What is Critical Illness Insurance?
Critical illness insurance is coverage designed to pay for the often high cost of treating a life-threatening condition like cancer, stroke, or heart attack. Diagnosis with a critical illness activates the policy benefit, giving the insured money to use for their medical expenses.
Critical illness insurance is also known as catastrophic illness insurance or critical care insurance.
Critical illness insurance as a standalone product
Treating a critical illness costs a lot of money, and some of the required care might not be covered by traditional health insurance. Critical illness insurance can step in to ensure you don’t face a sizable financial burden at the same time you’re dealing with a pressing health issue.
For this insurance to kick in, you need to be diagnosed with a qualifying illness, which usually includes things like:
- Heart attack
- Kidney failure
- Sudden cardiac arrest
With a qualifying diagnosis, these policies pay out a one-time lump sum. You can use that money for:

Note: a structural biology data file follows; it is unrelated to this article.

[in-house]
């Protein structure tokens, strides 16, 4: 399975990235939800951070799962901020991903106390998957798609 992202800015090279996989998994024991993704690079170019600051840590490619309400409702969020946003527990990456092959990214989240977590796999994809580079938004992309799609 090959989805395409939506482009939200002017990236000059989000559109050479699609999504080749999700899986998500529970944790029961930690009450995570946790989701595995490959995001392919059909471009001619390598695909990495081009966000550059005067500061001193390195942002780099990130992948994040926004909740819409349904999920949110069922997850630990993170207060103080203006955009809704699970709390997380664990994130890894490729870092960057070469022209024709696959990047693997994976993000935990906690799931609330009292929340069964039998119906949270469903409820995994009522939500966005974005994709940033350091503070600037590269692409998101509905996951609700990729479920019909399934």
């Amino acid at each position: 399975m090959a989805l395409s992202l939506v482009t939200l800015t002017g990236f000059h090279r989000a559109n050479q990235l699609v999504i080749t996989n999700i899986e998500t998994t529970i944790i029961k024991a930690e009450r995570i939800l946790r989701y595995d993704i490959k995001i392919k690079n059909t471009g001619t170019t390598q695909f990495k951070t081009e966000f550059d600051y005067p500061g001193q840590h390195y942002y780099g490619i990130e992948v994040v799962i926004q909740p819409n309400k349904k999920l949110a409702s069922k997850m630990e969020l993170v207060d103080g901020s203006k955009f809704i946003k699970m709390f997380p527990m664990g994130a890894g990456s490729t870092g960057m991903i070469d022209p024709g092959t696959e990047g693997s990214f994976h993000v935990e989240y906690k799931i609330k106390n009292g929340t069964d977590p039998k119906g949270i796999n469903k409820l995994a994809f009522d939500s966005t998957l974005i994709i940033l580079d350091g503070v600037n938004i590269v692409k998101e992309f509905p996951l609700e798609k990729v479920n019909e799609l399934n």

- Medical services and treatments your health insurance won’t cover
- Income replacement if you’re unable to work
- Transportation to and from treatment
- Any necessary modifications to your home
In fact, you can use the benefit from critical illness insurance however you want. You could even use it to take a bucket list trip.
Critical illness benefits in life insurance
While critical illness insurance is available as a standalone product, it’s often more cost-effective to add it as a benefit to your life insurance policy. You might have the option to add it for free or as a rider, which means you’ll pay slightly more for your policy with this benefit added.
When you tap this policy benefit because of a qualifying critical illness, you get a lump sum of money from your life insurance provider. They then reduce your death benefit by that amount, and you may be subject to fees or other costs at that point.
The main thing, though, is that the money (including any fees) comes from your death benefit. While that means leaving your beneficiaries with less when you pass away, it also means you won’t amass debt while you’re living. Plus, this benefit may enable you to access care that isn’t covered by health insurance but could make a significant difference in treating your critical illness.